Origins of major archaeal clades correspond to gene acquisitions from bacteria
We have written in the past about the issue of “Strong Tree Thinking” and how it might be problematic in terms of what it allows us to see when we look at genomes and non-eukaryotic genomes, in particular (prokaryotes, viruses, phages, plasmids, etc.).
The most recent manuscript I have become involved with is once again showing that our decades-old perceptions of Archaebacteria and Eubacteria being two distinct “Domains” of life has been constructed by thinking that “There is a Tree”. When you accept that there is no Great Tree Of Life and instead we have an ensemble of genetic goods, perhaps with a bunch of rules for how these genes are spread around (Hint: it is not a tree-like process), then you get to see so much more.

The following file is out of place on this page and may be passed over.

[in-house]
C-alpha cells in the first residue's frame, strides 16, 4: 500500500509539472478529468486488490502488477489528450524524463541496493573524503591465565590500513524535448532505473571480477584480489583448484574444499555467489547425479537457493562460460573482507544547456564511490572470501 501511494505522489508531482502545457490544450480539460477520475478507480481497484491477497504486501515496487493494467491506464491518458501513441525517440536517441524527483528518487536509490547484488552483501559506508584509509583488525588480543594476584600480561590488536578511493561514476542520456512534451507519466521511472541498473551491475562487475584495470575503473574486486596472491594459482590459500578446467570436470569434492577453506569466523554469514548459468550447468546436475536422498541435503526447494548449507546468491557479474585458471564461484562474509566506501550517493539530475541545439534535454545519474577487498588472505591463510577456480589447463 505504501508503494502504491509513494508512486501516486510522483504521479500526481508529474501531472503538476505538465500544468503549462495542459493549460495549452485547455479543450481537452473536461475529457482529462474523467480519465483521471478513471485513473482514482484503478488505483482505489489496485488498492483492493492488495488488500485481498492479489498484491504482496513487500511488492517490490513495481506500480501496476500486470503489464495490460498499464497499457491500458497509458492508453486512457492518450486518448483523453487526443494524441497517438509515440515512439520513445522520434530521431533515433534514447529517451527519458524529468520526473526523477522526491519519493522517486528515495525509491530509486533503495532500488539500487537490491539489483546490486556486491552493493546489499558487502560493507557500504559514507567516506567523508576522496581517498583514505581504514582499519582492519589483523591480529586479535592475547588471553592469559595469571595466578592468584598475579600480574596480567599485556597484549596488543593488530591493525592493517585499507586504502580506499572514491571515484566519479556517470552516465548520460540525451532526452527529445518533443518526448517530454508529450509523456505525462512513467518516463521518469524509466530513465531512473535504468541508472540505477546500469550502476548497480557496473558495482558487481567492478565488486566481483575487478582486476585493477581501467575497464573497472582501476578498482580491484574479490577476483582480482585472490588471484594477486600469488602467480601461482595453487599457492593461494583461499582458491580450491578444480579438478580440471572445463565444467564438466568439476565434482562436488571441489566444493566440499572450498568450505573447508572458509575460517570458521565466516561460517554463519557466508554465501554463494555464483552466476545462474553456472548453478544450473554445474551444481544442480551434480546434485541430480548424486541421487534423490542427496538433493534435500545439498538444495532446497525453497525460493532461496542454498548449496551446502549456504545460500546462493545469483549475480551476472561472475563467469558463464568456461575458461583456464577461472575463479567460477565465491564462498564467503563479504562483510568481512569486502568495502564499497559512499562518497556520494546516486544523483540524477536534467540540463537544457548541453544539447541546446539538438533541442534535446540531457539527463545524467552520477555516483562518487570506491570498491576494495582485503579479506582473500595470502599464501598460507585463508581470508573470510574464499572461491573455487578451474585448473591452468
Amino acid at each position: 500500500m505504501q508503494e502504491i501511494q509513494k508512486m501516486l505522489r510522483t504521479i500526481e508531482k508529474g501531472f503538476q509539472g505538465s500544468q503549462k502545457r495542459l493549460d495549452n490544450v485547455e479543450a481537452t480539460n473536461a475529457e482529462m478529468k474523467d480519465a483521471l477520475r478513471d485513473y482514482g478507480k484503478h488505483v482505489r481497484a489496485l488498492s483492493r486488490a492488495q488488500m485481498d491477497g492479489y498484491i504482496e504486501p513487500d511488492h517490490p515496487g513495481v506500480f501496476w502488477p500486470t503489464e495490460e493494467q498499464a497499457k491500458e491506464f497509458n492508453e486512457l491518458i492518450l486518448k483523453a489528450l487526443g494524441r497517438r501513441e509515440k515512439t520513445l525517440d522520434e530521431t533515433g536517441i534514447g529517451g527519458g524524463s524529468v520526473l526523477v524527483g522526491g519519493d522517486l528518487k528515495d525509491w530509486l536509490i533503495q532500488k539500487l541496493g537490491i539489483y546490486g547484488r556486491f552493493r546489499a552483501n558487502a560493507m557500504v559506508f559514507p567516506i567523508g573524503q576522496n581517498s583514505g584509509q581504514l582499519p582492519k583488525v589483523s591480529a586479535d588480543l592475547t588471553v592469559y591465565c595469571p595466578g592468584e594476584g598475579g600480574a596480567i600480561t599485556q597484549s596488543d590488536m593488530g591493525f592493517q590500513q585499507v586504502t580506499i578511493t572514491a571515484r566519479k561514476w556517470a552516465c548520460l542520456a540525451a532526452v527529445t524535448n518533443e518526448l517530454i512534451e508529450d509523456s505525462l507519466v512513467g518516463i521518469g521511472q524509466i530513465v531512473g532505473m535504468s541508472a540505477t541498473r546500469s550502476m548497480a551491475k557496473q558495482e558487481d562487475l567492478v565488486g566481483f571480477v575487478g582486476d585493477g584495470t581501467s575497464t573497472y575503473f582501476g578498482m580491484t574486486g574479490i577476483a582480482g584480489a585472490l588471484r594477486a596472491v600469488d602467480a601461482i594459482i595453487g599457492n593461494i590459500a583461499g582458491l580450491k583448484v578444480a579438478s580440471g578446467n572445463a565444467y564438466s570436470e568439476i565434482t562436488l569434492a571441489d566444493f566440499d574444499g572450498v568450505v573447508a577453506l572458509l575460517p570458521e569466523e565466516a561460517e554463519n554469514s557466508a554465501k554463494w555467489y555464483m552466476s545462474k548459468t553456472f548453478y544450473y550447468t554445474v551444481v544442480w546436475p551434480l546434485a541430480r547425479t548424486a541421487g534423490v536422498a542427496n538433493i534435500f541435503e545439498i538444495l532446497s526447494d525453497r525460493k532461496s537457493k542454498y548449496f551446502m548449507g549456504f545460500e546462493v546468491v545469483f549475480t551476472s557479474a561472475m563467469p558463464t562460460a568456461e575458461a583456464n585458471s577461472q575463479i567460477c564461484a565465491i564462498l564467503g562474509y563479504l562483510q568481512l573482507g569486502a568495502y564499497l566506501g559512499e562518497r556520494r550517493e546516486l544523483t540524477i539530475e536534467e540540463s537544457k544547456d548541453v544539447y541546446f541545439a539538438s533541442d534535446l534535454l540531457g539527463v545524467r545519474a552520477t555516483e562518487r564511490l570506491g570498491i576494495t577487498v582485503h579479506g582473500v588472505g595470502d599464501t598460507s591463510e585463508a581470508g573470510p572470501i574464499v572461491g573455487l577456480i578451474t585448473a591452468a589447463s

What is so wrong with the protocol that you first reach for the tools of networks and examine the data in a network framework, then, perhaps (if appropriate), you might move on to a tree-based analysis (Hint: You might do this if the data were genuinely tree-like)? The worst that could happen is that you are not limiting or blinkering yourself.
This is a simple message and this latest paper is demonstrating a simple thing – Archaebacteria is not a monophyletic taxon in the same way that Vertebrata is a monophyletic taxon. Why? Because Horizontal Gene Transfer, that’s why.